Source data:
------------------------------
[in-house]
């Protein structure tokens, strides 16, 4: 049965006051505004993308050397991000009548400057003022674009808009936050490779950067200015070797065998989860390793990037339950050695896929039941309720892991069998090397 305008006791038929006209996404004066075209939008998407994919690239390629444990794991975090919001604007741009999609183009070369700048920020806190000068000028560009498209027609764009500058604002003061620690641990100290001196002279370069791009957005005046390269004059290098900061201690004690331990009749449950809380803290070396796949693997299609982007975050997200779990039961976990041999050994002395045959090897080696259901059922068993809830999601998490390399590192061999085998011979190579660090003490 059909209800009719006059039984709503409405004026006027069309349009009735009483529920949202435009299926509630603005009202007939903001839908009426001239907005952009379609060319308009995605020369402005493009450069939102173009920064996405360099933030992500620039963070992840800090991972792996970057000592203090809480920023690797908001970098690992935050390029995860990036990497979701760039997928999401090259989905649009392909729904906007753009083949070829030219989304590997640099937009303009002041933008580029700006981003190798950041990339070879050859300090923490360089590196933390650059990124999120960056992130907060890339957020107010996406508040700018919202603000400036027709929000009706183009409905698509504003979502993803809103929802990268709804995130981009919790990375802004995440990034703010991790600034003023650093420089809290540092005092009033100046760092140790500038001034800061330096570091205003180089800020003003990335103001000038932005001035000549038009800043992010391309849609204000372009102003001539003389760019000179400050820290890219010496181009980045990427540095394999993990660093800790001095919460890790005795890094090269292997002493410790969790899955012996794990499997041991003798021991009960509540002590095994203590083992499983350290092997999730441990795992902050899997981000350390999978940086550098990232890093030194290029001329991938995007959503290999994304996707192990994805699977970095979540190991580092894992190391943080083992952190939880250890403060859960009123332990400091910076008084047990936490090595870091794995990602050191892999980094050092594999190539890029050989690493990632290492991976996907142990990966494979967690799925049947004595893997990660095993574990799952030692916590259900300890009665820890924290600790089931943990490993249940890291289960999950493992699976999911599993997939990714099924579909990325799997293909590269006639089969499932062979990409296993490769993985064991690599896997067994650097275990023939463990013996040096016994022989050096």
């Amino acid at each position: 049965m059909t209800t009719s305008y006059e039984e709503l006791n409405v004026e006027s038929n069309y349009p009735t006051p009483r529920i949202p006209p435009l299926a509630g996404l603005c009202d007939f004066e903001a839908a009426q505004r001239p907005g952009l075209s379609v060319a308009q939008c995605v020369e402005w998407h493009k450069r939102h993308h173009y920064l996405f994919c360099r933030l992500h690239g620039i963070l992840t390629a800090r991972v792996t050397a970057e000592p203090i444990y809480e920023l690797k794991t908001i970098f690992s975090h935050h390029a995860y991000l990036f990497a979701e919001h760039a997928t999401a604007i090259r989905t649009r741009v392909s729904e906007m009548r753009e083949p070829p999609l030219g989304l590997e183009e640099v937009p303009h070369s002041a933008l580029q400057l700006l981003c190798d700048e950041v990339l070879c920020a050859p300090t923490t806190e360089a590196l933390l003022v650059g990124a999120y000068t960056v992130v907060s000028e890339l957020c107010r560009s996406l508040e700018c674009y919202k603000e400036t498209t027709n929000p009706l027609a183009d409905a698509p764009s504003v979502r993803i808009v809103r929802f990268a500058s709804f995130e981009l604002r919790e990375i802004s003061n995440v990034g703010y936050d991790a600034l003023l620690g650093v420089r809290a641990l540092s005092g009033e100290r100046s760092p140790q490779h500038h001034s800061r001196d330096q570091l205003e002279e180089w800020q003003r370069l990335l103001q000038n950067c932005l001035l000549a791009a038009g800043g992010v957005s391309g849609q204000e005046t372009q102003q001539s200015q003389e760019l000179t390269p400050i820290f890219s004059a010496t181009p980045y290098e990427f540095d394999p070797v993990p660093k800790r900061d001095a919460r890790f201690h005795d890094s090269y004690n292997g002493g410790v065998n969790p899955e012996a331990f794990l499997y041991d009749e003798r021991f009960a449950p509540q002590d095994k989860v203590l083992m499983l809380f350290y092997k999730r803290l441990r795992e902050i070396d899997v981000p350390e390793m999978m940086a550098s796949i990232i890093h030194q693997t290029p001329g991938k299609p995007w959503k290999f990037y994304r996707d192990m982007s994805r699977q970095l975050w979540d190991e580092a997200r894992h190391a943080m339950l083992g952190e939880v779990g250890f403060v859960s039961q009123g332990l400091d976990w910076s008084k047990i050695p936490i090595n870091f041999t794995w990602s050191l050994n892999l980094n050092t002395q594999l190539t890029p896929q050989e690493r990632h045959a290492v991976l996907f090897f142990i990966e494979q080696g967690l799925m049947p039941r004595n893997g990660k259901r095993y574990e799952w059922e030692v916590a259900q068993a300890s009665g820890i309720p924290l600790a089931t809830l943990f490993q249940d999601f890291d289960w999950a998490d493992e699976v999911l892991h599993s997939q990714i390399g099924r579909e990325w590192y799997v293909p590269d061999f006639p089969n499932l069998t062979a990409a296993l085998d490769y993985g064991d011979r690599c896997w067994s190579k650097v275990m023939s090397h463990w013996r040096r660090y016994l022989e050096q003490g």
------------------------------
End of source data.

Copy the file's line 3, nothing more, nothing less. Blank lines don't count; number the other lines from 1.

């Amino acid at each position: 049965m059909t209800t009719s305008y006059e039984e709503l006791n409405v004026e006027s038929n069309y349009p009735t006051p009483r529920i949202p006209p435009l299926a509630g996404l603005c009202d007939f004066e903001a839908a009426q505004r001239p907005g952009l075209s379609v060319a308009q939008c995605v020369e402005w998407h493009k450069r939102h993308h173009y920064l996405f994919c360099r933030l992500h690239g620039i963070l992840t390629a800090r991972v792996t050397a970057e000592p203090i444990y809480e920023l690797k794991t908001i970098f690992s975090h935050h390029a995860y991000l990036f990497a979701e919001h760039a997928t999401a604007i090259r989905t649009r741009v392909s729904e906007m009548r753009e083949p070829p999609l030219g989304l590997e183009e640099v937009p303009h070369s002041a933008l580029q400057l700006l981003c190798d700048e950041v990339l070879c920020a050859p300090t923490t806190e360089a590196l933390l003022v650059g990124a999120y000068t960056v992130v907060s000028e890339l957020c107010r560009s996406l508040e700018c674009y919202k603000e400036t498209t027709n929000p009706l027609a183009d409905a698509p764009s504003v979502r993803i808009v809103r929802f990268a500058s709804f995130e981009l604002r919790e990375i802004s003061n995440v990034g703010y936050d991790a600034l003023l620690g650093v420089r809290a641990l540092s005092g009033e100290r100046s760092p140790q490779h500038h001034s800061r001196d330096q570091l205003e002279e180089w800020q003003r370069l990335l103001q000038n950067c932005l001035l000549a791009a038009g800043g992010v957005s391309g849609q204000e005046t372009q102003q001539s200015q003389e760019l000179t390269p400050i820290f890219s004059a010496t181009p980045y290098e990427f540095d394999p070797v993990p660093k800790r900061d001095a919460r890790f201690h005795d890094s090269y004690n292997g002493g410790v065998n969790p899955e012996a331990f794990l499997y041991d009749e003798r021991f009960a449950p509540q002590d095994k989860v203590l083992m499983l809380f350290y092997k999730r803290l441990r795992e902050i070396d899997v981000p350390e390793m999978m940086a550098s796949i990232i890093h030194q693997t290029p001329g991938k299609p995007w959503k290999f990037y994304r996707d192990m982007s994805r699977q970095l975050w979540d190991e580092a997200r894992h190391a943080m339950l083992g952190e939880v779990g250890f403060v859960s039961q009123g332990l400091d976990w910076s008084k047990i050695p936490i090595n870091f041999t794995w990602s050191l050994n892999l980094n050092t002395q594999l190539t890029p896929q050989e690493r990632h045959a290492v991976l996907f090897f142990i990966e494979q080696g967690l799925m049947p039941r004595n893997g990660k259901r095993y574990e799952w059922e030692v916590a259900q068993a300890s009665g820890i309720p924290l600790a089931t809830l943990f490993q249940d999601f890291d289960w999950a998490d493992e699976v999911l892991h599993s997939q990714i390399g099924r579909e990325w590192y799997v293909p590269d061999f006639p089969n499932l069998t062979a990409a296993l085998d490769y993985g064991d011979r690599c896997w067994s190579k650097v275990m023939s090397h463990w013996r040096r660090y016994l022989e050096q003490g």